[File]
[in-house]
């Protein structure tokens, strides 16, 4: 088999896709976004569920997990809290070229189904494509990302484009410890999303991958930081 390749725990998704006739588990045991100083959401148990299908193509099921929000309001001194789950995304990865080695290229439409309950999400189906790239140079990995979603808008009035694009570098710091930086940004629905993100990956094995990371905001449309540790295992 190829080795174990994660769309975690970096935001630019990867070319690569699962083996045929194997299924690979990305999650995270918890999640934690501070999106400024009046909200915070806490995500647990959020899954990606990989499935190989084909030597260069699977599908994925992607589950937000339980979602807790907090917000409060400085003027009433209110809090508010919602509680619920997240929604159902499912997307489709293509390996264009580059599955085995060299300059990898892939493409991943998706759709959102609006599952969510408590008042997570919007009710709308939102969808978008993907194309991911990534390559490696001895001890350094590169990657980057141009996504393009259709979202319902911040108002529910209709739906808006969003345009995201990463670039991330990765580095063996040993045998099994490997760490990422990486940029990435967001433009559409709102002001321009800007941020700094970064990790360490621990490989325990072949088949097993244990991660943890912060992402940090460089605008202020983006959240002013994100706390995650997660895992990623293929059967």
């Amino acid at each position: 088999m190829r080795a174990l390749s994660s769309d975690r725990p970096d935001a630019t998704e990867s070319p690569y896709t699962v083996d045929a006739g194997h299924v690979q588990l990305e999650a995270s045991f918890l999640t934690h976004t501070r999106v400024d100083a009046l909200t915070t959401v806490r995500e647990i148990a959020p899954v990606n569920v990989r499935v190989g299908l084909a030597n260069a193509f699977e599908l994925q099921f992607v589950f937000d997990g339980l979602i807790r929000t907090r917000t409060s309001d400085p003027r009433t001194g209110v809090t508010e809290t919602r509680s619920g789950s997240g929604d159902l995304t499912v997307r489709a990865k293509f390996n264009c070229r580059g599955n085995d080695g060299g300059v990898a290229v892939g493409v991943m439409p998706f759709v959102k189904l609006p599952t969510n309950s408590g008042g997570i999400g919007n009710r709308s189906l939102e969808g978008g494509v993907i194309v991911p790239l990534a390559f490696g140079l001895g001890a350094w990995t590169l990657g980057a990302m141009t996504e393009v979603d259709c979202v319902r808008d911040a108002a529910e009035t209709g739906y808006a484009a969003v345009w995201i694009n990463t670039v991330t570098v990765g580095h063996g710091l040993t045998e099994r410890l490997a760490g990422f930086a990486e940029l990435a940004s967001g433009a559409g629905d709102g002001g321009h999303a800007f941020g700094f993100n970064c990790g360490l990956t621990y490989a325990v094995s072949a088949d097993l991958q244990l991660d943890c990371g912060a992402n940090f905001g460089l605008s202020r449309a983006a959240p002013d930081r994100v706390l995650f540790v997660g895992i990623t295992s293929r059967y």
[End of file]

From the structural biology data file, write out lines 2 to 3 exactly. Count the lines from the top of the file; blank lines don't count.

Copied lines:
């Protein structure tokens, strides 16, 4: 088999896709976004569920997990809290070229189904494509990302484009410890999303991958930081 390749725990998704006739588990045991100083959401148990299908193509099921929000309001001194789950995304990865080695290229439409309950999400189906790239140079990995979603808008009035694009570098710091930086940004629905993100990956094995990371905001449309540790295992 190829080795174990994660769309975690970096935001630019990867070319690569699962083996045929194997299924690979990305999650995270918890999640934690501070999106400024009046909200915070806490995500647990959020899954990606990989499935190989084909030597260069699977599908994925992607589950937000339980979602807790907090917000409060400085003027009433209110809090508010919602509680619920997240929604159902499912997307489709293509390996264009580059599955085995060299300059990898892939493409991943998706759709959102609006599952969510408590008042997570919007009710709308939102969808978008993907194309991911990534390559490696001895001890350094590169990657980057141009996504393009259709979202319902911040108002529910209709739906808006969003345009995201990463670039991330990765580095063996040993045998099994490997760490990422990486940029990435967001433009559409709102002001321009800007941020700094970064990790360490621990490989325990072949088949097993244990991660943890912060992402940090460089605008202020983006959240002013994100706390995650997660895992990623293929059967």
């Amino acid at each position: 088999m190829r080795a174990l390749s994660s769309d975690r725990p970096d935001a630019t998704e990867s070319p690569y896709t699962v083996d045929a006739g194997h299924v690979q588990l990305e999650a995270s045991f918890l999640t934690h976004t501070r999106v400024d100083a009046l909200t915070t959401v806490r995500e647990i148990a959020p899954v990606n569920v990989r499935v190989g299908l084909a030597n260069a193509f699977e599908l994925q099921f992607v589950f937000d997990g339980l979602i807790r929000t907090r917000t409060s309001d400085p003027r009433t001194g209110v809090t508010e809290t919602r509680s619920g789950s997240g929604d159902l995304t499912v997307r489709a990865k293509f390996n264009c070229r580059g599955n085995d080695g060299g300059v990898a290229v892939g493409v991943m439409p998706f759709v959102k189904l609006p599952t969510n309950s408590g008042g997570i999400g919007n009710r709308s189906l939102e969808g978008g494509v993907i194309v991911p790239l990534a390559f490696g140079l001895g001890a350094w990995t590169l990657g980057a990302m141009t996504e393009v979603d259709c979202v319902r808008d911040a108002a529910e009035t209709g739906y808006a484009a969003v345009w995201i694009n990463t670039v991330t570098v990765g580095h063996g710091l040993t045998e099994r410890l490997a760490g990422f930086a990486e940029l990435a940004s967001g433009a559409g629905d709102g002001g321009h999303a800007f941020g700094f993100n970064c990790g360490l990956t621990y490989a325990v094995s072949a088949d097993l991958q244990l991660d943890c990371g912060a992402n940090f905001g460089l605008s202020r449309a983006a959240p002013d930081r994100v706390l995650f540790v997660g895992i990623t295992s293929r059967y």